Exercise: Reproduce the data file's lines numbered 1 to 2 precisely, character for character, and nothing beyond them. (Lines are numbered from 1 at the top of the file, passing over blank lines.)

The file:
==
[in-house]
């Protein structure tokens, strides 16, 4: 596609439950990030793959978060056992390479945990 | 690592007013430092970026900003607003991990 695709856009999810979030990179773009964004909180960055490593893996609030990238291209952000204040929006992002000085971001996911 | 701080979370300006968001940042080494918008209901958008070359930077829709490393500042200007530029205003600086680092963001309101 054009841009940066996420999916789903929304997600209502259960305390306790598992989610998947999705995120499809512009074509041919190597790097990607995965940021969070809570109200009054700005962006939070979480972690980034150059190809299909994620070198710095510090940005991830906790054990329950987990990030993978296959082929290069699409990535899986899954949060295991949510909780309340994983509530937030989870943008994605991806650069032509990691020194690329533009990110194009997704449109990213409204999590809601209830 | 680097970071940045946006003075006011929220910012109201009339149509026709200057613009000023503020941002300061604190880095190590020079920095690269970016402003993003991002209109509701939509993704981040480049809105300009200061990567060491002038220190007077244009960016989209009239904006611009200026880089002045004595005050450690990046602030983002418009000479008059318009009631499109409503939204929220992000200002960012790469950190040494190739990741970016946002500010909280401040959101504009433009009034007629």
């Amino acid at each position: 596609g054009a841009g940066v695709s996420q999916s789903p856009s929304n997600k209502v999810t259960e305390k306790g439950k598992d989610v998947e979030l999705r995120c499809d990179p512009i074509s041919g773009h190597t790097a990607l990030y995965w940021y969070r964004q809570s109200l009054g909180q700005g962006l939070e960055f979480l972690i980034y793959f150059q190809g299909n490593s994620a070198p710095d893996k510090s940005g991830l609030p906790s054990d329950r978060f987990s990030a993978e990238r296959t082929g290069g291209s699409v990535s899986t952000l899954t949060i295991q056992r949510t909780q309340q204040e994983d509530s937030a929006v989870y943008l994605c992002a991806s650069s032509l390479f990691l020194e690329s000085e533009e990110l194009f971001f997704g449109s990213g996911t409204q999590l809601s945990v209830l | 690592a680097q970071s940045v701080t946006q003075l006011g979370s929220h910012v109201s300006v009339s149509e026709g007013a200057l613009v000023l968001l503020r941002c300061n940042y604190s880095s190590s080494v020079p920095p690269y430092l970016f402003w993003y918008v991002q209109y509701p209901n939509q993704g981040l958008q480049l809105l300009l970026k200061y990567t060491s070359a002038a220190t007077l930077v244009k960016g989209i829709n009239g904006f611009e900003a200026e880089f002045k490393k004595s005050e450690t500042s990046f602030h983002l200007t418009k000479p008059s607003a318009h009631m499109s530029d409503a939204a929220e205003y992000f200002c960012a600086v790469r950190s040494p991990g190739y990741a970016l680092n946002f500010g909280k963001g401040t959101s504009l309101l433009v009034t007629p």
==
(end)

[in-house]
């Protein structure tokens, strides 16, 4: 596609439950990030793959978060056992390479945990 | 690592007013430092970026900003607003991990 695709856009999810979030990179773009964004909180960055490593893996609030990238291209952000204040929006992002000085971001996911 | 701080979370300006968001940042080494918008209901958008070359930077829709490393500042200007530029205003600086680092963001309101 054009841009940066996420999916789903929304997600209502259960305390306790598992989610998947999705995120499809512009074509041919190597790097990607995965940021969070809570109200009054700005962006939070979480972690980034150059190809299909994620070198710095510090940005991830906790054990329950987990990030993978296959082929290069699409990535899986899954949060295991949510909780309340994983509530937030989870943008994605991806650069032509990691020194690329533009990110194009997704449109990213409204999590809601209830 | 680097970071940045946006003075006011929220910012109201009339149509026709200057613009000023503020941002300061604190880095190590020079920095690269970016402003993003991002209109509701939509993704981040480049809105300009200061990567060491002038220190007077244009960016989209009239904006611009200026880089002045004595005050450690990046602030983002418009000479008059318009009631499109409503939204929220992000200002960012790469950190040494190739990741970016946002500010909280401040959101504009433009009034007629």